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Fight for jobs as pupils abandon state sector


A teachers' union in India's wealthiest city is to retrain staff in 50 state schools in a bid to stave off job losses caused by the flight to the private sector.

The Shikshak Sabha union in Mumbai (formerly Bombay), said its scheme to improve staff skills and motivation comes in response to an "alarming" cut in teacher posts from 409 to 266 in the selected schools in the past two years.

The cuts were caused by students switching in droves to private, English-medium schools. Between 2000 and 2002 the state-school pupil population fell from 699,000 to 560,000 and state teacher posts were cut from 15,000 to 13,000.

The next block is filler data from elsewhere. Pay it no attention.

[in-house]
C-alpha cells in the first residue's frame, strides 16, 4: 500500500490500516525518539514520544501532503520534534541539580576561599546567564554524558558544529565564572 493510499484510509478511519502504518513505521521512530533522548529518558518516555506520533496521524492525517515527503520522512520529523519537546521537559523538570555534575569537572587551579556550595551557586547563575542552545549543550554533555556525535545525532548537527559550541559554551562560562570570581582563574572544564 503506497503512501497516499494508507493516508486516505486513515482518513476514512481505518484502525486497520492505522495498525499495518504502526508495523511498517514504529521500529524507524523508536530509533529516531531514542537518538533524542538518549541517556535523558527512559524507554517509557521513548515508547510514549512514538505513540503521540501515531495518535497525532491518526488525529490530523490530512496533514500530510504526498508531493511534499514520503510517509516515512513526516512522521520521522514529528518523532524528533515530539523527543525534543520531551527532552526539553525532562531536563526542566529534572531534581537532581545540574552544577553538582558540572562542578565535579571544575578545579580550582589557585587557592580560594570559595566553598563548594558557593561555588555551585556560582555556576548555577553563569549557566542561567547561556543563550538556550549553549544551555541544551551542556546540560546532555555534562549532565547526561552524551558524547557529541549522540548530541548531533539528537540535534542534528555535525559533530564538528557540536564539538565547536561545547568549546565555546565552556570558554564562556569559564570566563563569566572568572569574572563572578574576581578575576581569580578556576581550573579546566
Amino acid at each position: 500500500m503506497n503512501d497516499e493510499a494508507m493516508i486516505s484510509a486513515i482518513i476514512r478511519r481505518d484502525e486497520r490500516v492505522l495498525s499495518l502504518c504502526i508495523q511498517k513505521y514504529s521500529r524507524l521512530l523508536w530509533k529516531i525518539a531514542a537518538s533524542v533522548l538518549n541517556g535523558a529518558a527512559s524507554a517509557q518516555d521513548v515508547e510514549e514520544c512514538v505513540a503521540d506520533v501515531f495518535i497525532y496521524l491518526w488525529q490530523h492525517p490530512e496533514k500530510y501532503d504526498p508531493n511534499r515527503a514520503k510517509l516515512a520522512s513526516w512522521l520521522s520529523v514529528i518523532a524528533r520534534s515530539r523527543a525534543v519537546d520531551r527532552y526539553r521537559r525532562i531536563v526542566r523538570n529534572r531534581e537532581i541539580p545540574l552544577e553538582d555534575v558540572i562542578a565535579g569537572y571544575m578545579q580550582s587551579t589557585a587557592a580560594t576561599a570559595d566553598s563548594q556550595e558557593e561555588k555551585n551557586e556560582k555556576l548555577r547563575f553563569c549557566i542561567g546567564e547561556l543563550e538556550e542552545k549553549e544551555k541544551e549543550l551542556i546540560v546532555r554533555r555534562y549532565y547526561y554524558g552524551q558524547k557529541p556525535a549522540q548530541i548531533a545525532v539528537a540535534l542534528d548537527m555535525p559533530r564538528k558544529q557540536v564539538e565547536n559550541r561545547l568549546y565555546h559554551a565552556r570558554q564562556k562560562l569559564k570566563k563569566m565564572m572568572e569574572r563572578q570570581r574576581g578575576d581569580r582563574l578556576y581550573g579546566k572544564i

"We have to improve quality to retain students or the teachers may lose their jobs," said Ramesh Joshi, general secretary of the Sabha. "We have to crack their complacency."

He said there was a perception that state schools, where lessons are conducted in the local Marathi dialect, were inferior to private schools, most of which teach in English. He hoped the programme, called "Project Mindset", could change their image.

But it is a daunting challenge: most of the Mumbai's 1,118 municipal schools are in a state of neglect, with crumbling buildings, no toilets and few books.

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